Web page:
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Conductivity main drawback, but light metal still shines

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Aluminum is a minor player in the residential door market, largely due to its conductivity, as mostly vinyl products take on the starring role.

"While aluminum dominates the market for fenestration products in commercial applications, aluminum doors are not widely used in the residential market. In fact, the market share of aluminum residential doors is statistically insignificant," said Libby Magliolo, spokeswoman for the American Architectural Manufacturers Association, Schaumburg, Ill. Aluminum is used for only about 9 percent of residential patio doors and represents only a very small percentage of exterior or interior residential doors, she added.

U.S. residential windows, doors and screens have overwhelmingly gone to vinyl, according to Nick Adams, vice president of business information and member services at the Arlington, Va.-based Aluminum Association.

Aluminum frames are used in some storm doors, especially in some colder areas of the country, and their strength-to-weight ratio and corrosion resistance makes them viable alternatives in certain marine climates and areas that are prone to hurricane activity, according to Charles Johnson, the Aluminum Association's director of environmental health and safety, noting that coatings tend to adhere better to aluminum than vinyl.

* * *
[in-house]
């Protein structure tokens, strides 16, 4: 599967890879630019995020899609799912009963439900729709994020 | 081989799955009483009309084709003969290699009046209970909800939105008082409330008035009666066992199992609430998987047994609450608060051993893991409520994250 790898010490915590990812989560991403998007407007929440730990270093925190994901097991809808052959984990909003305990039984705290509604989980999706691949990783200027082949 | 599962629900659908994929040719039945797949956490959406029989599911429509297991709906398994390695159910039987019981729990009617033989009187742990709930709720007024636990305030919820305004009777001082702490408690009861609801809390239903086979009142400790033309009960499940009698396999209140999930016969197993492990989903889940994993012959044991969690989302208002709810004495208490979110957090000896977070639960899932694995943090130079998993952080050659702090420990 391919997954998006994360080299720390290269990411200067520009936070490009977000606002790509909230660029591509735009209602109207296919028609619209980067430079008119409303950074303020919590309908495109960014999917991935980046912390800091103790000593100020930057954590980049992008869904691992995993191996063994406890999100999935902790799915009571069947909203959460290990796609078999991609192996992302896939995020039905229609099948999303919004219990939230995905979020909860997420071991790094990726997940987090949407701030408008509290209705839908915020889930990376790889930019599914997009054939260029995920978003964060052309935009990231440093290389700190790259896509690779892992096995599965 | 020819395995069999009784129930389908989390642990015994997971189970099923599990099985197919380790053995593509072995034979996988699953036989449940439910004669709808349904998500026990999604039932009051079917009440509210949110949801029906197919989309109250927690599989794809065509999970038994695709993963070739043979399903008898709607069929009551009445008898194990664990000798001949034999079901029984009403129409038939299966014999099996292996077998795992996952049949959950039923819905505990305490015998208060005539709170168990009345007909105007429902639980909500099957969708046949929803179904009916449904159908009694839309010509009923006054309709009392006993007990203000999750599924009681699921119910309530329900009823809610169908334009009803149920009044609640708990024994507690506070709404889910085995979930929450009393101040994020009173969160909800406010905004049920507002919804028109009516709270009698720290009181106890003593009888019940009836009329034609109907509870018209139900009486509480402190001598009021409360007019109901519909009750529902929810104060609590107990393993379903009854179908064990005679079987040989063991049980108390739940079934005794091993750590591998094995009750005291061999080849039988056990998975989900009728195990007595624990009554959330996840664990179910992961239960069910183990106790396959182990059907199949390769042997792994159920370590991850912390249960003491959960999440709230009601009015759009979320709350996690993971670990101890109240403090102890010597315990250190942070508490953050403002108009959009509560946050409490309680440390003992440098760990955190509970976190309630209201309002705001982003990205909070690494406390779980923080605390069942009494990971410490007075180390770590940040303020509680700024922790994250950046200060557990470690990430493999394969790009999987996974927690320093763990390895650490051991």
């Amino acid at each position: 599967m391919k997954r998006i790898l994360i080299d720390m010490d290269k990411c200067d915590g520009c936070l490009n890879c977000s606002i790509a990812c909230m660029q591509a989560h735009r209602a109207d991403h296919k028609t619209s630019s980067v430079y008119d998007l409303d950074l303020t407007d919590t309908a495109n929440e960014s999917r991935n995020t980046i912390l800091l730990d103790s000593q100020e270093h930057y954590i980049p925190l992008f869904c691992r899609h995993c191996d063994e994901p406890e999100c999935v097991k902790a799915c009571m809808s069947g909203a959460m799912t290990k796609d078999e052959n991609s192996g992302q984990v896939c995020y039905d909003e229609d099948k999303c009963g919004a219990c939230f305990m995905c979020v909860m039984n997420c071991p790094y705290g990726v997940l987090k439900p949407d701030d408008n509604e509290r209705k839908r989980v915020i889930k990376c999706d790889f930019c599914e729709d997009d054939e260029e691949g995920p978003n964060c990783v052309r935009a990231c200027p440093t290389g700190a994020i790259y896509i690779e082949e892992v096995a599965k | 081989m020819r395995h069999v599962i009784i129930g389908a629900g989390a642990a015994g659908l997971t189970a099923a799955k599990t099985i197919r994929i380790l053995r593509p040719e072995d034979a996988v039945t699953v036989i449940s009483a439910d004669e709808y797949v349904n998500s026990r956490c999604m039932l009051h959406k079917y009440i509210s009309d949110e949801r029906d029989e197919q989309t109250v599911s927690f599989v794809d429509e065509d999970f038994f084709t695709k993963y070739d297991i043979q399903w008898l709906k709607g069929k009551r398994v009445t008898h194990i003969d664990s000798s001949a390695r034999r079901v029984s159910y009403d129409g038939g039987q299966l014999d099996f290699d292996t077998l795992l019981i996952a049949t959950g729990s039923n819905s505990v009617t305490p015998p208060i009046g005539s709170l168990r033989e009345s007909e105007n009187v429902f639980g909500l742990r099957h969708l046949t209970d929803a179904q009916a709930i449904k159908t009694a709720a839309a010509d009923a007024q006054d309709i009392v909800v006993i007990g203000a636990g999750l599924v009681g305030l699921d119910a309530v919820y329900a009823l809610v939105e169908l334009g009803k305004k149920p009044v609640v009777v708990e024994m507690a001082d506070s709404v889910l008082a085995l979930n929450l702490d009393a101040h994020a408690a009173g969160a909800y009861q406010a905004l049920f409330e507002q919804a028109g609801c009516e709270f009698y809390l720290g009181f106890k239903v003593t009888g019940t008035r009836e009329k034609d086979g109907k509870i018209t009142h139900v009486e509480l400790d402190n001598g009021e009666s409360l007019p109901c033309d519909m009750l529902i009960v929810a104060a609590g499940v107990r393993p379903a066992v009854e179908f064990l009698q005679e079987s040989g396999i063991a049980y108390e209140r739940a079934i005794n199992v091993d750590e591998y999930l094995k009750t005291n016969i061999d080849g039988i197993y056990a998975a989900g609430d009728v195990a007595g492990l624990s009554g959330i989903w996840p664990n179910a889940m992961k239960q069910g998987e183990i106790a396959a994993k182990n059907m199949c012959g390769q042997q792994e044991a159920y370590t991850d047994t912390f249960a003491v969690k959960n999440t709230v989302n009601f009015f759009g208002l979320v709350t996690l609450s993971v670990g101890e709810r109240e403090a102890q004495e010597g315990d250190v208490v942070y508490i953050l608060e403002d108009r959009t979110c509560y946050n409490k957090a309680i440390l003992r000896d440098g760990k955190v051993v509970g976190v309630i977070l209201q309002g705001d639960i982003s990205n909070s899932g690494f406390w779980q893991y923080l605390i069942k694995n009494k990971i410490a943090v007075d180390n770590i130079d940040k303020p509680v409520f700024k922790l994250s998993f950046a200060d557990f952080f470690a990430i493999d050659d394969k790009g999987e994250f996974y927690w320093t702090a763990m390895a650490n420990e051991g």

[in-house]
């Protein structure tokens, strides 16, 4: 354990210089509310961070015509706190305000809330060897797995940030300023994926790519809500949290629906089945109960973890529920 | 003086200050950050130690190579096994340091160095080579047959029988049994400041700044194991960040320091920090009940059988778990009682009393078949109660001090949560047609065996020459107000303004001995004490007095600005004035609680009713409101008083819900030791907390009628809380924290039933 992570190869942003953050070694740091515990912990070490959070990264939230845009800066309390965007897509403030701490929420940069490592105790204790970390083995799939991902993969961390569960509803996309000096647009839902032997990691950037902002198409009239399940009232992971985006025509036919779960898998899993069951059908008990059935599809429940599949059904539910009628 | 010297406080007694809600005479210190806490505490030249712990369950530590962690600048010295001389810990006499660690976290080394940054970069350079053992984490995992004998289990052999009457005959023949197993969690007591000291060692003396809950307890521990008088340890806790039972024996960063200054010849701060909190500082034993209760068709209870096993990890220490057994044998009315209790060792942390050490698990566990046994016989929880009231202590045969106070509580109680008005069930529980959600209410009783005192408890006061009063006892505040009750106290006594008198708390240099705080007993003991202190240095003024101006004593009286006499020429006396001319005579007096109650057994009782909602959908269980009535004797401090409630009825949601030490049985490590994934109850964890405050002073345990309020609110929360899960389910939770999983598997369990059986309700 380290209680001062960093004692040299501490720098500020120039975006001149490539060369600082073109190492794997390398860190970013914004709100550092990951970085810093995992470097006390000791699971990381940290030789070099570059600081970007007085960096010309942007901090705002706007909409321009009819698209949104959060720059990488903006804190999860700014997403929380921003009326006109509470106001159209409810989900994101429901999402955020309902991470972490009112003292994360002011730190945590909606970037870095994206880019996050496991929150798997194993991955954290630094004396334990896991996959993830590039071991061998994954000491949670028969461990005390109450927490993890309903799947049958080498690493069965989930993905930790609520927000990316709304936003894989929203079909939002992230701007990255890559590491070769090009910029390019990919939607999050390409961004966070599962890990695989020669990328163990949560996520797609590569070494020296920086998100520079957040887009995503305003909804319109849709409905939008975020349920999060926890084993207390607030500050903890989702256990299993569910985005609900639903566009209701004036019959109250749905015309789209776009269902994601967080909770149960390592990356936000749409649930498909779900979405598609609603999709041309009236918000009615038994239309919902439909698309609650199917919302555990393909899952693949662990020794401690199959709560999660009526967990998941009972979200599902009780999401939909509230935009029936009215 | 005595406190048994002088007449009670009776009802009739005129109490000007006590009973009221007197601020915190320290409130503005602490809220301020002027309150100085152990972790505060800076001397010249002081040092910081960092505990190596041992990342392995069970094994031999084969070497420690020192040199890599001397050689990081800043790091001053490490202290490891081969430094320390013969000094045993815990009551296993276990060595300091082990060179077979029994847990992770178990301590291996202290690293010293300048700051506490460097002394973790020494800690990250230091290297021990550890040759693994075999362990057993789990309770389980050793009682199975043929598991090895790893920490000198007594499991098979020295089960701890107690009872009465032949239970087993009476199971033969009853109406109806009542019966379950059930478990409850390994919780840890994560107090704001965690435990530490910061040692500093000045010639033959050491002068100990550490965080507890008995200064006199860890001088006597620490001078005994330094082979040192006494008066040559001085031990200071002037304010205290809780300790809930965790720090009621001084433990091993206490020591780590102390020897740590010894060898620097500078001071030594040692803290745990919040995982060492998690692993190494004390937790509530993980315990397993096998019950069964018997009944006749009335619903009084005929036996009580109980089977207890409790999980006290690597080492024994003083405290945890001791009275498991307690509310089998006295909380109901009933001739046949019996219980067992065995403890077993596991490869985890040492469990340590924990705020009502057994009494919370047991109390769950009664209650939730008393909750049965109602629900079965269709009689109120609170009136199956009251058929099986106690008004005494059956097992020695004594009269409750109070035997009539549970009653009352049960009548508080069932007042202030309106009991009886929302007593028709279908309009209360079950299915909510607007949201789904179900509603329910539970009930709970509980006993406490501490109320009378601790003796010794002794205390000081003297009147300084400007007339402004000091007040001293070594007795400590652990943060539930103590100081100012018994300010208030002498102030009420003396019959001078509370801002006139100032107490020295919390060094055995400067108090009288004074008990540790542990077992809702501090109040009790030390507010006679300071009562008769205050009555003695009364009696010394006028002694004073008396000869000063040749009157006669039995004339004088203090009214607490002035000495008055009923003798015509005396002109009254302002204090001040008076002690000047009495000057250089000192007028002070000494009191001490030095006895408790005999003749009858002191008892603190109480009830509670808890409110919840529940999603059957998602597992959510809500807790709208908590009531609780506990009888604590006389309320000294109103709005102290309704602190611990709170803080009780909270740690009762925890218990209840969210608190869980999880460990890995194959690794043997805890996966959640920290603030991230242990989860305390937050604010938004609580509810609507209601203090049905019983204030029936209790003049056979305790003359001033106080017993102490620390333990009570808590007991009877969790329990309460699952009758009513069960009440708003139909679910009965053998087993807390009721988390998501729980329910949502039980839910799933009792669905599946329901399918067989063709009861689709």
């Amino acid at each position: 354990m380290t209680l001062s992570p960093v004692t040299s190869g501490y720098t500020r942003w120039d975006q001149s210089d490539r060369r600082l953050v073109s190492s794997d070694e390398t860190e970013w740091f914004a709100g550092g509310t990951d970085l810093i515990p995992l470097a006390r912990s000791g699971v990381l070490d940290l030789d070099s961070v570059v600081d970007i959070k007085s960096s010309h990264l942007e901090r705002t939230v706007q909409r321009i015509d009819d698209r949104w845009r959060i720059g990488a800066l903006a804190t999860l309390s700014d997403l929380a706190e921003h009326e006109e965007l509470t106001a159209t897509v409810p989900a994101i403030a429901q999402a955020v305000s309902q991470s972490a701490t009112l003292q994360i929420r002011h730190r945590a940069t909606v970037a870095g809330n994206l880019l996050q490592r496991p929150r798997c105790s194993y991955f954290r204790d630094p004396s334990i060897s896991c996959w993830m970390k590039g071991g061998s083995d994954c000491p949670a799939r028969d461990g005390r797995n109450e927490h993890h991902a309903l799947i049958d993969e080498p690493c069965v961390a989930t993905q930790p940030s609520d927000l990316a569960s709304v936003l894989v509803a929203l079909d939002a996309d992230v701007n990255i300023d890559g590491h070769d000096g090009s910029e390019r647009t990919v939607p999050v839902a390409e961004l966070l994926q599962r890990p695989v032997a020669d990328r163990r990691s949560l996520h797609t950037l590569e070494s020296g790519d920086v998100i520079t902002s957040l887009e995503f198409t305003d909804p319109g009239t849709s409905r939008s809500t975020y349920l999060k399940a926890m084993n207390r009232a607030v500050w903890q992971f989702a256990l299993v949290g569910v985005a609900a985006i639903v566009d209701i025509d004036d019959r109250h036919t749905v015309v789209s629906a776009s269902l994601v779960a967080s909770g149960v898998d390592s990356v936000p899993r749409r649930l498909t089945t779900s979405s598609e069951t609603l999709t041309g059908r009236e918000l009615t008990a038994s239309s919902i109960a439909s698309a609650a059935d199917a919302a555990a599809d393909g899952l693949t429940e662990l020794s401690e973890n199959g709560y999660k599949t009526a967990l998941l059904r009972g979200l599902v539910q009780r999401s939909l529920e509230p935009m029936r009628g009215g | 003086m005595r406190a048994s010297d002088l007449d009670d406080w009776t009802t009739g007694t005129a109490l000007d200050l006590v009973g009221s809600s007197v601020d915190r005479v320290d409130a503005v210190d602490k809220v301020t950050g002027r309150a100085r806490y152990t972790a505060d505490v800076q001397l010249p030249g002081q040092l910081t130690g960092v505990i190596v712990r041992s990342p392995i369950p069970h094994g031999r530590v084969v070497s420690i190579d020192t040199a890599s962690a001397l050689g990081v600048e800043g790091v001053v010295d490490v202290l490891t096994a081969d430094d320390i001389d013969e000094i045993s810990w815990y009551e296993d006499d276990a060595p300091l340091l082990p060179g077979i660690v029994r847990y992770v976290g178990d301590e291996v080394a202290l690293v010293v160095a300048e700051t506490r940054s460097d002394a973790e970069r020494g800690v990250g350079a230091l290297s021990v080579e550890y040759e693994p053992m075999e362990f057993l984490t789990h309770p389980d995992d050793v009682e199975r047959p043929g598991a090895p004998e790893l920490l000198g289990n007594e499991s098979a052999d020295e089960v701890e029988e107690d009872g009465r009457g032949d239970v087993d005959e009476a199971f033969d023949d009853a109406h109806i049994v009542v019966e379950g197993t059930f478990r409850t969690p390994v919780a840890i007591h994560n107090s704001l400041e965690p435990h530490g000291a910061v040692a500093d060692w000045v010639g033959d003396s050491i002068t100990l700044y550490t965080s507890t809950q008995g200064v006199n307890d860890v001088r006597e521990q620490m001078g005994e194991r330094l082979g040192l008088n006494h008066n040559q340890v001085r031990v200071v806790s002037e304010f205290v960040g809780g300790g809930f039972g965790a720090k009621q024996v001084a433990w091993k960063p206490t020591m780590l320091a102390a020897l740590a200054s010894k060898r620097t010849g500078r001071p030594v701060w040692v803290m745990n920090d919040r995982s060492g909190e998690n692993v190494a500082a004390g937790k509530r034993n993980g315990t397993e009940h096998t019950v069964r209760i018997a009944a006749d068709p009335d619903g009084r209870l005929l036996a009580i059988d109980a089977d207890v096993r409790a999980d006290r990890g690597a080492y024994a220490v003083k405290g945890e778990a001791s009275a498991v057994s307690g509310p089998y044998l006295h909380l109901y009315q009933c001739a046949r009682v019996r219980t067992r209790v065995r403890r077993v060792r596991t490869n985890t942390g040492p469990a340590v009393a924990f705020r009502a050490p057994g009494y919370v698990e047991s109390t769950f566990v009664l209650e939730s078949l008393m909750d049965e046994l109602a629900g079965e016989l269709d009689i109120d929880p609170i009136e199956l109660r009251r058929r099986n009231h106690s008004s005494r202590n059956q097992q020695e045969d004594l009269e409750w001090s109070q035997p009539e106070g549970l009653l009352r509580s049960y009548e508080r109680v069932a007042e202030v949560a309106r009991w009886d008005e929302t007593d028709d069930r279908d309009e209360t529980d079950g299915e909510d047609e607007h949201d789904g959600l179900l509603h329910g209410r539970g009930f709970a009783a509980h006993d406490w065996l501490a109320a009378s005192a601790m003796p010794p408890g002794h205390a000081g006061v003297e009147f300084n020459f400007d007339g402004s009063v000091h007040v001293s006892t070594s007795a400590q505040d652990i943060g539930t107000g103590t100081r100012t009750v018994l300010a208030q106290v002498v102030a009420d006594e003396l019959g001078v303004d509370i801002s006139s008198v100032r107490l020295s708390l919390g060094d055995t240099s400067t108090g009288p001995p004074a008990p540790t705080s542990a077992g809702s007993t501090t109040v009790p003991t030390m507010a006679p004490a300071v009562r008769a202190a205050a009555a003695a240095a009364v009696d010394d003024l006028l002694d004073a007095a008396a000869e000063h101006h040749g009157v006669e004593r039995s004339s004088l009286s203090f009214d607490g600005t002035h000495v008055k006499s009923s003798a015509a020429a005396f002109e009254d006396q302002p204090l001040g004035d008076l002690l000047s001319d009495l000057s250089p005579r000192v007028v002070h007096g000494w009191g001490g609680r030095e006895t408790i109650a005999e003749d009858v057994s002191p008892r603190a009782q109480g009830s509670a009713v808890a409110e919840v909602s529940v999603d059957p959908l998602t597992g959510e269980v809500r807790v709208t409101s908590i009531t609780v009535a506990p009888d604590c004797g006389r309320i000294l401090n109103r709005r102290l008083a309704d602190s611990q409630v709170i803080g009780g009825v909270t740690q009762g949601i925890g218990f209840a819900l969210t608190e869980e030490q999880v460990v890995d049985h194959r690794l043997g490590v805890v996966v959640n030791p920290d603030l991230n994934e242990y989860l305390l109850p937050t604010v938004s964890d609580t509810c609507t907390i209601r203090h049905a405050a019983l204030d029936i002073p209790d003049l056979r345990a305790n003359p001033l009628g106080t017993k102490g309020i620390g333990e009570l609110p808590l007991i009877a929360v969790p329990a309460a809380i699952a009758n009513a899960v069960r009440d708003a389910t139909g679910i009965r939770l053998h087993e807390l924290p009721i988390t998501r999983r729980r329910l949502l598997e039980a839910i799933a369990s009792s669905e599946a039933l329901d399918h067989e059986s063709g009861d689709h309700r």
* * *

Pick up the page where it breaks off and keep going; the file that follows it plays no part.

In contrast, in the nonresidential market aluminum entry doors comprise almost half of the market (and the majority of the commercial window market) due to the energy-efficient properties of the metal and its structural strength, which allows it to support heavy spans of glass, Magliolo said.

But in residential applications, aluminum isn't very popular, largely because of its conductivity, Adams said, noting that it is a good conductor of both heat and cold, which means it isn't very energy efficient on its own and requires a good thermal break. Vinyl, by comparison, doesn't let the cold in or out, he added.

But the aluminum industry continues to promote the use of aluminum based on lifecycle cost and sustainability, Adams said, noting that while the metal has a very high recycling rate most vinyl doors end up in a landfill. Likewise, aluminum is more durable than vinyl and, therefore, lasts longer. MYRA PINKHAM


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